Thursday, April 10, 2014

Mystery


This poem was written after one glance at Odilon Redon's "Mystery" and as part of the IGRT challenge by Hedgewitch to write an ekphrastic poem on one of Redon's works. The lamb in the poem is from both the painting and an experience shared with a dying loved-one who asked, "Who is that man over there?" When asked what man she meant, she pointed to blank space and said that man with the sheep." She was a lifelong Catholic. She "should have" seen a man with a glowing heart. She saw lambs. Mystery.



Mystery

the final mystery
hanging on the wall

a man
a lamb
a cup

a man with a lamb in his hands
a man cradling a cup
like Lazarus, a man raised up

around my neck
upon my wall

that man 
that plan 
that mystery

15 comments:

  1. She was with the Shepherd as she crossed the bar....this is uplifting..beautiful.

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  2. Hauntingly beautiful and hopeful, and aptly named! as the mystery is that crossing, that Easter.

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  3. I agree with the others, this is - in its somewhat ambiguous simplicity - really beautiful, and the kind of poem that gets the cogs in your brain (or at least mine) going! Great write!

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  4. your friend was definitely in the hands of God at that moment. how beautiful the glimpses of God we see in others' passing. and what a wonderful tribute to both your friend and the ekphrastic poem. hope all is well. have a great day~

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  5. Really, I can't think of anything that could capture the mood of this picture more. A stellar response to the challenge--the sense of mystery--and of symbol--its power in our unconscious mind--is palpable--the sparse language only highlights the potency of the image of the man and sheep. It's interesting that I see a child on the figures' lap, and not a lamb, or is the lamb sort of lying at the bottom under the flowers?--that's the whole beauty of these paintings--they are ambiguous and glowing with their own secrets. Really well done, and thanks for participating.

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  6. As we move through this Lenten season to the eventual Easter Sunday, our Lord and Savior reaches out to us individually. Your poem has reached me at a moment when I was seeking a vision that explains the human mysteries we encounter daily. I particularly like your anecdote in which a vision links with the transition from this life to the next.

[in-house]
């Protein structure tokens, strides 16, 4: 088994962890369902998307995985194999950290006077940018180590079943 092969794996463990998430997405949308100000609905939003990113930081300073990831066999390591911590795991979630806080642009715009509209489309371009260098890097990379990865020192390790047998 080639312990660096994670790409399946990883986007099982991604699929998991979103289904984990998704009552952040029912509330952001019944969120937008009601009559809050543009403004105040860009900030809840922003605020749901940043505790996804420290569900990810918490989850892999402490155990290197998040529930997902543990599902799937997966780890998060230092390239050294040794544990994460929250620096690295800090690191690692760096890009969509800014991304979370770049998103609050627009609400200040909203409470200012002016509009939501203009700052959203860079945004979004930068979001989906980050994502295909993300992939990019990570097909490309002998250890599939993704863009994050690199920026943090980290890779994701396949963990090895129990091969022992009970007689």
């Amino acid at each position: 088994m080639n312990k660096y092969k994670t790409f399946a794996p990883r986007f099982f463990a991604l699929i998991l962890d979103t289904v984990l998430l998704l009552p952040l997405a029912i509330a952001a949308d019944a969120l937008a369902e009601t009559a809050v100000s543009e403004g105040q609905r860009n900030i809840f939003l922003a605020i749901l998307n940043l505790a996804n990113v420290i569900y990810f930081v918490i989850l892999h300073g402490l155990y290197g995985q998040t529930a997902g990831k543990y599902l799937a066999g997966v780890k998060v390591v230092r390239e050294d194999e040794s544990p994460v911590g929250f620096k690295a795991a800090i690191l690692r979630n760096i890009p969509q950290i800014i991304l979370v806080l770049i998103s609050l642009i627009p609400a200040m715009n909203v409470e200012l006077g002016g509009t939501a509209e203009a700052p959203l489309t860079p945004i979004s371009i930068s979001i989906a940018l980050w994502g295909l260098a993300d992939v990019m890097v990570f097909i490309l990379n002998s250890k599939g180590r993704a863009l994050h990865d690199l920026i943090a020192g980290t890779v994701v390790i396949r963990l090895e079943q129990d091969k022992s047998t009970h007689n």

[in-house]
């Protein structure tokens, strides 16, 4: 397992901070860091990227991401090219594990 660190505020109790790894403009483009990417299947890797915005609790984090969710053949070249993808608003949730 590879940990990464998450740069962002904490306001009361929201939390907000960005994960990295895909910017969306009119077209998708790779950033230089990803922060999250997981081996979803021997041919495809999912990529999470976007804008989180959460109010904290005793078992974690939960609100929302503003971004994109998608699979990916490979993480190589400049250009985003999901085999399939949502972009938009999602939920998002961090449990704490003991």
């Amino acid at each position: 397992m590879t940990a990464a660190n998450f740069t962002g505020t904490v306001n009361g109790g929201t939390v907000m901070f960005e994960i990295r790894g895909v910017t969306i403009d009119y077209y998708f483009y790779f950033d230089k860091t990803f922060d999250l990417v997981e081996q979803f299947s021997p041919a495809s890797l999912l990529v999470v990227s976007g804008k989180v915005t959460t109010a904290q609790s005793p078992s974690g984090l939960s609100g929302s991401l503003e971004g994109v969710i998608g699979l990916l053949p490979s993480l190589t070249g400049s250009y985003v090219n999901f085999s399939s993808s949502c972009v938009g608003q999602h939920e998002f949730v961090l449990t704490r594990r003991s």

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  7. One of my favorite images of Jesus...

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  8. A universal image of caring in this - thanks.

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  9. She looked into mystery and left you with questions...beautiful piece.

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  10. It is indeed a mystery how each person can see something different in a work of art. It's like looking at the sky full of clouds wherein we see a myriad of objects. A mystery. Beautiful poem to match the painting.

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  11. A beautiful mystery. I like your poem stripped down to essentials: man, lamb, cup. That's the heart of the mystery, isn't it? What an amazing experience too. I'm glad I got to read this. Thank you.
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  12. This gave me gooseflesh (quite a feat in one who does not practice religion). There are mysteries that neither science nor logic can fathom - they belong to the realm of faith. Your poem hits the bull's eye in expressing the inexplicable.

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  13. I didn't see the lamb, I didn't see the chalice, I didn't see the glowing heart - and I'm a lifelong Catholic. Around my neck, upon my wall… I like this poem very much!

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  14. Surely this is a site well worth seeing.

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